Talk:2537: Painbow Award
LOL 127.0.0.1 19:49, 3 November 2021 (UTC)
- f!rst p0st 126.96.36.199 19:50, 3 November 2021 (UTC)
Mein gott, this color palette IS actually painful to look at. 188.8.131.52 20:02, 3 November 2021 (UTC)
- I updated the file, although the changes haven't taken effect yet. theusaf (talk) 20:37, 3 November 2021 (UTC)
Does anyone know what Lambda is often used for in physics (or other sciences) as it relates to Theta, where Theta is phase? 127.0.0.1 20:48, 3 November 2021 (UTC).
- I'm surprised YOU don't know. Wavelength. -- Hkmaly (talk) 22:38, 3 November 2021 (UTC)
- Why are you talking to yourself? 127.0.0.1 21:07, 3 November 2021 (UTC).
- Wouldn't that make this chart self-referential, in that each color output at any particular x,y coordinate can somehow be measured in terms of wavelength and phasing (red shift)? 127.0.0.1 21:17, 3 November 2021 (UTC).
- I think you're responding to my comment (it seems to be above it, though?). Not sure exactly what you mean by self-referential either, but I suppose somewhat. Assuming this is a black body curve, the emission spectra has a peak at the point where the graph shows "peak" intensity; this wavelength is based off the temperature of the black body itself (see Wien's displacement law), whilst the redshift is based on the relative velocity of an observer & the black body (i.e. a star, usually).--Sapphirejulia (talk) 23:28, 3 November 2021 (UTC)
- If I had to guess (as an "armchair" astronomer), it seems to be similar to that of a black body (Planck curve) but also showing the phase. A phase shift to me means change in wavelength, i.e. Delta lambda / lambda, but that's normally denoted by the z-parameter (see Wikipedia's redshift article). There's also a phase angle listed under astronomy on Wikipedia, which could relate but never heard of it before. --Sapphirejulia (talk) 23:28, 3 November 2021 (UTC)
Scientific publications aren't the only contenders for the award. I see a Painbow during almost every TV weather report. Captured an image of one of them, hope it displays correctly.
When I'm developing a continuum of colours on a scale (or scale-like) system I tend to try one of two things:
- Hue-based angle, going from one hue-angle to another hue-angle (usually normalised for fullest saturation) at no more than ⅚ths of a rotation between, to keep maximum looking too like minimum, and choosing the endpoints and via-point to be meaningful (e.g. red to green via blue, or magenta to yellow via cyan - whatever best works).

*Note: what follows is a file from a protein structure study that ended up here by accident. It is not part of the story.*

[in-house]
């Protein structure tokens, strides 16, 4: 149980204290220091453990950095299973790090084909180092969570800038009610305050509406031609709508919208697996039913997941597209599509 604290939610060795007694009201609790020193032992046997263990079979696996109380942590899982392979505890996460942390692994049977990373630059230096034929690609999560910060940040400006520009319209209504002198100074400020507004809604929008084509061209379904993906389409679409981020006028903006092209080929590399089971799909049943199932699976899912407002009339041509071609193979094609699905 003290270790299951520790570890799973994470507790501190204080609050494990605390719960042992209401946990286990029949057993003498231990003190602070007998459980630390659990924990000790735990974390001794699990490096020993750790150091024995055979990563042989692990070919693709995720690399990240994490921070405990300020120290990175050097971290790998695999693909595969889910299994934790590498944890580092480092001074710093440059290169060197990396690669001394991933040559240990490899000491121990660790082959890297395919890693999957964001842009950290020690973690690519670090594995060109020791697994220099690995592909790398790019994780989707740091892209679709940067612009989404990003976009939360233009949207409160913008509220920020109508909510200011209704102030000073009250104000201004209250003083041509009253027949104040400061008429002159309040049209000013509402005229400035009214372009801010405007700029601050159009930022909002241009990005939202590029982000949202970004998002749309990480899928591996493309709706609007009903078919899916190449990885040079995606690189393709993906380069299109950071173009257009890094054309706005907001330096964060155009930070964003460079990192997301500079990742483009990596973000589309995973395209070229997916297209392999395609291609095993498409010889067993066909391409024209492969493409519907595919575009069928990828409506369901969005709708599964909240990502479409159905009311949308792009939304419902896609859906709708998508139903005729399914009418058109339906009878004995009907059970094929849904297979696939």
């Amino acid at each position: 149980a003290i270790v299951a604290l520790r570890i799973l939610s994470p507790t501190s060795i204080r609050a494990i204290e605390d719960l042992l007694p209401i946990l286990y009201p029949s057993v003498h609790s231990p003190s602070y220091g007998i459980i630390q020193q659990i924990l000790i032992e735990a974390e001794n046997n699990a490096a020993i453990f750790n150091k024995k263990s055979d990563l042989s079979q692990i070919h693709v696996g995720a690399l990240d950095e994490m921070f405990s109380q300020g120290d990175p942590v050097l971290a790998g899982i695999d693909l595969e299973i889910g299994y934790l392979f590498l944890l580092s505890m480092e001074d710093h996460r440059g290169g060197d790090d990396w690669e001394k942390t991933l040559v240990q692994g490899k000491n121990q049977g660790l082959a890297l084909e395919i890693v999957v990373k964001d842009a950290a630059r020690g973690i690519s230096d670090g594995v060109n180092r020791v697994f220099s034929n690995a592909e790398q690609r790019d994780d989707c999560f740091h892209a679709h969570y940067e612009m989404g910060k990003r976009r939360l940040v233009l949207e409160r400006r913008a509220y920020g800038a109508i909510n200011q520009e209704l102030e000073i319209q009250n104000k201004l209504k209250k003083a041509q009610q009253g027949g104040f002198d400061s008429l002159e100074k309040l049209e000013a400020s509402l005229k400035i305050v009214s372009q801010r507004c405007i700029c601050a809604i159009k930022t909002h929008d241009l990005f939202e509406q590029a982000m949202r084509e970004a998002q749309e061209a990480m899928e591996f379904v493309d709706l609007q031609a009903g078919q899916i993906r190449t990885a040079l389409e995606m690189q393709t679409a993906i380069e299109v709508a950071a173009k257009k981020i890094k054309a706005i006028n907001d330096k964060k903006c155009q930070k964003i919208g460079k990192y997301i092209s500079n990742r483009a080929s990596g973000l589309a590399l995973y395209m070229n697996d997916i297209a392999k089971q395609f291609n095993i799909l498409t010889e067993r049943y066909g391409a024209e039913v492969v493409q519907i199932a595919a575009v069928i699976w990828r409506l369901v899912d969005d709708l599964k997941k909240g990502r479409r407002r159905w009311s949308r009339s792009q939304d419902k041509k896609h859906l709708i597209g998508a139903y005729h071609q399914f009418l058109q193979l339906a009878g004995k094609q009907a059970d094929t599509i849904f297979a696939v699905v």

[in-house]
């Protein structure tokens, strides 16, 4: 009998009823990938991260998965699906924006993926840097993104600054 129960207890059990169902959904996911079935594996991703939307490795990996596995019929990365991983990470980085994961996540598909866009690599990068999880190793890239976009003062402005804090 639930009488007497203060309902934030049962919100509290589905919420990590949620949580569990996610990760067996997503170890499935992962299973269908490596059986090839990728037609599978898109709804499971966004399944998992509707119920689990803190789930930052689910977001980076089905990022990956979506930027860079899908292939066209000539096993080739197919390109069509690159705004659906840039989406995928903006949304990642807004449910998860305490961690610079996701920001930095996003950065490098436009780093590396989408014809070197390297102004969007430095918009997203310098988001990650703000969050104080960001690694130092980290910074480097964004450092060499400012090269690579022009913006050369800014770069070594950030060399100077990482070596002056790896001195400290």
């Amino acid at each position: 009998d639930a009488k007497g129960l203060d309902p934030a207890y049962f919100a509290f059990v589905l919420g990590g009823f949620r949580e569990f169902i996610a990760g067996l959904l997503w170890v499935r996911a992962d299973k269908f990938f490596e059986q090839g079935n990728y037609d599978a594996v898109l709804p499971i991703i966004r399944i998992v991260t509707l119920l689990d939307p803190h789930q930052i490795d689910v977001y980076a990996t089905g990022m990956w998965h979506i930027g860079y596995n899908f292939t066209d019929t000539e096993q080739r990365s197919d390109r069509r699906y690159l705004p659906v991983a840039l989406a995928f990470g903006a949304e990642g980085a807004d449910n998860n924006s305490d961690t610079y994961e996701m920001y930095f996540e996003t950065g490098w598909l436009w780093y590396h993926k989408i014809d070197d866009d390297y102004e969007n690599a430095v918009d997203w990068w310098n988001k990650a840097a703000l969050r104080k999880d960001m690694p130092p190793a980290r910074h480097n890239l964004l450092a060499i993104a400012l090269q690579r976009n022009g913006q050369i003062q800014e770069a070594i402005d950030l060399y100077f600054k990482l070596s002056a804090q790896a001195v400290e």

- A series of connected straight-lines through the RGB colour-cube, without too much criss-crossings, again with meaning. I'll make that more complex if necessary, e.g. for eightmap of the Earth, deepest depth #000 (or #002ish, maybe) to #0FF at the minimum depth, linearly #0(n)(n) for n inversely normalised to depth; quickly use #0FF->#FF8->#0F0 across the intertidal range; then from lowest elevations to highest #0F0 shades to something like #A50 (or maybe a grey) then onward to #FFF for the top. All done with simple gradient-based formulae linking height(/depth) directly to whatever changing component there is.
...though I don't usually thing about dichromatic vision (let alone monochromatic), in either case, so I may indeed make things difficult for some people. 184.108.40.206 01:19, 4 November 2021 (UTC)
At the moment it states: "The red then turns back into green as the intensity increases further." Is there something I misunderstands or is the intensity not decreasing when going from top to bottom? I would have said "when the intensity decreases further" --Kynde (talk) 08:18, 4 November 2021 (UTC)
- Also, it doesn't turn back in to green - it's some sort of teal.220.127.116.11 14:51, 5 November 2021 (UTC)